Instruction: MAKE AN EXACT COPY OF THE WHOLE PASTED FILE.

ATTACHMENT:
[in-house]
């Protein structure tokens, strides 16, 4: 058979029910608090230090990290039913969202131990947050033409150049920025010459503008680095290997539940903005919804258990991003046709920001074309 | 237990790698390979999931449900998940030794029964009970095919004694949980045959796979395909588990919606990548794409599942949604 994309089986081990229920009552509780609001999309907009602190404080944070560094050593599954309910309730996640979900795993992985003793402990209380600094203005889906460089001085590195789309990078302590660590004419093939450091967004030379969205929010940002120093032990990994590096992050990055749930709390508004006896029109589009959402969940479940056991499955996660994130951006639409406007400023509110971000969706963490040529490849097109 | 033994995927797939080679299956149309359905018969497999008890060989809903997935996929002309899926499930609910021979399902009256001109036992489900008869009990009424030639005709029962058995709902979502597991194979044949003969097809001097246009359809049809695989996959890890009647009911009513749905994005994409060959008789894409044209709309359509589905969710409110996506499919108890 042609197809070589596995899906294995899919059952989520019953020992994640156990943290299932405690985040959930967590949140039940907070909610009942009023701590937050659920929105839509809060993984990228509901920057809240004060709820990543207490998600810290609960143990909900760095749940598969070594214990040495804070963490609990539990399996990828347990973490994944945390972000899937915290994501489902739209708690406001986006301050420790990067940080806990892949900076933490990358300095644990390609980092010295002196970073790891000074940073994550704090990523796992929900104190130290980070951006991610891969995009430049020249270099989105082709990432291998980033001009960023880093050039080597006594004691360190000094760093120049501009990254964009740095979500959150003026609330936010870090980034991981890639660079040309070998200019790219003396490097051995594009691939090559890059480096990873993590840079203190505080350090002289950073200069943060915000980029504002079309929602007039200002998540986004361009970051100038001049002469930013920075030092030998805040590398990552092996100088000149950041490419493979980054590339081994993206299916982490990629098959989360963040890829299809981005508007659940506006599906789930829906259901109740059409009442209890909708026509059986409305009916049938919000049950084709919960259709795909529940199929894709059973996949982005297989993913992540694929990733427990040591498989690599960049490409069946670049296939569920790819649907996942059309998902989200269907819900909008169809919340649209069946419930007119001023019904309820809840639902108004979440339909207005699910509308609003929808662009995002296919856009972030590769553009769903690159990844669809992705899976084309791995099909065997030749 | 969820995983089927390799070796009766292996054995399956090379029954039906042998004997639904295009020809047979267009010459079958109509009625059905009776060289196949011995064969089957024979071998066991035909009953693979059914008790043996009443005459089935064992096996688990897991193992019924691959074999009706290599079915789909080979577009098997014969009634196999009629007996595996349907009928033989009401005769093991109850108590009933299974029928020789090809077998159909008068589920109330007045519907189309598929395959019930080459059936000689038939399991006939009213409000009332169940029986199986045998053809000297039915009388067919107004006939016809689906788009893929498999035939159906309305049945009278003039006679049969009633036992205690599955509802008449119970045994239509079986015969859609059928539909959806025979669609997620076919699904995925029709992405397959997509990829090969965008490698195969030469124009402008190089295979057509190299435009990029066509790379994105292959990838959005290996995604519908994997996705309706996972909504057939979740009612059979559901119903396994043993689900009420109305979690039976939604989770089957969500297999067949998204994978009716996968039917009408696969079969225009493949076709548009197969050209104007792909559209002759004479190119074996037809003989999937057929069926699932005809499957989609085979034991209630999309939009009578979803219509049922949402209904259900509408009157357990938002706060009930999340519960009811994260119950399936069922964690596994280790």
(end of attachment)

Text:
[in-house]
């Protein structure tokens, strides 16, 4: 058979029910608090230090990290039913969202131990947050033409150049920025010459503008680095290997539940903005919804258990991003046709920001074309 | 237990790698390979999931449900998940030794029964009970095919004694949980045959796979395909588990919606990548794409599942949604 994309089986081990229920009552509780609001999309907009602190404080944070560094050593599954309910309730996640979900795993992985003793402990209380600094203005889906460089001085590195789309990078302590660590004419093939450091967004030379969205929010940002120093032990990994590096992050990055749930709390508004006896029109589009959402969940479940056991499955996660994130951006639409406007400023509110971000969706963490040529490849097109 | 033994995927797939080679299956149309359905018969497999008890060989809903997935996929002309899926499930609910021979399902009256001109036992489900008869009990009424030639005709029962058995709902979502597991194979044949003969097809001097246009359809049809695989996959890890009647009911009513749905994005994409060959008789894409044209709309359509589905969710409110996506499919108890 042609197809070589596995899906294995899919059952989520019953020992994640156990943290299932405690985040959930967590949140039940907070909610009942009023701590937050659920929105839509809060993984990228509901920057809240004060709820990543207490998600810290609960143990909900760095749940598969070594214990040495804070963490609990539990399996990828347990973490994944945390972000899937915290994501489902739209708690406001986006301050420790990067940080806990892949900076933490990358300095644990390609980092010295002196970073790891000074940073994550704090990523796992929900104190130290980070951006991610891969995009430049020249270099989105082709990432291998980033001009960023880093050039080597006594004691360190000094760093120049501009990254964009740095979500959150003026609330936010870090980034991981890639660079040309070998200019790219003396490097051995594009691939090559890059480096990873993590840079203190505080350090002289950073200069943060915000980029504002079309929602007039200002998540986004361009970051100038001049002469930013920075030092030998805040590398990552092996100088000149950041490419493979980054590339081994993206299916982490990629098959989360963040890829299809981005508007659940506006599906789930829906259901109740059409009442209890909708026509059986409305009916049938919000049950084709919960259709795909529940199929894709059973996949982005297989993913992540694929990733427990040591498989690599960049490409069946670049296939569920790819649907996942059309998902989200269907819900909008169809919340649209069946419930007119001023019904309820809840639902108004979440339909207005699910509308609003929808662009995002296919856009972030590769553009769903690159990844669809992705899976084309791995099909065997030749 | 969820995983089927390799070796009766292996054995399956090379029954039906042998004997639904295009020809047979267009010459079958109509009625059905009776060289196949011995064969089957024979071998066991035909009953693979059914008790043996009443005459089935064992096996688990897991193992019924691959074999009706290599079915789909080979577009098997014969009634196999009629007996595996349907009928033989009401005769093991109850108590009933299974029928020789090809077998159909008068589920109330007045519907189309598929395959019930080459059936000689038939399991006939009213409000009332169940029986199986045998053809000297039915009388067919107004006939016809689906788009893929498999035939159906309305049945009278003039006679049969009633036992205690599955509802008449119970045994239509079986015969859609059928539909959806025979669609997620076919699904995925029709992405397959997509990829090969965008490698195969030469124009402008190089295979057509190299435009990029066509790379994105292959990838959005290996995604519908994997996705309706996972909504057939979740009612059979559901119903396994043993689900009420109305979690039976939604989770089957969500297999067949998204994978009716996968039917009408696969079969225009493949076709548009197969050209104007792909559209002759004479190119074996037809003989999937057929069926699932005809499957989609085979034991209630999309939009009578979803219509049922949402209904259900509408009157357990938002706060009930999340519960009811994260119950399936069922964690596994280790």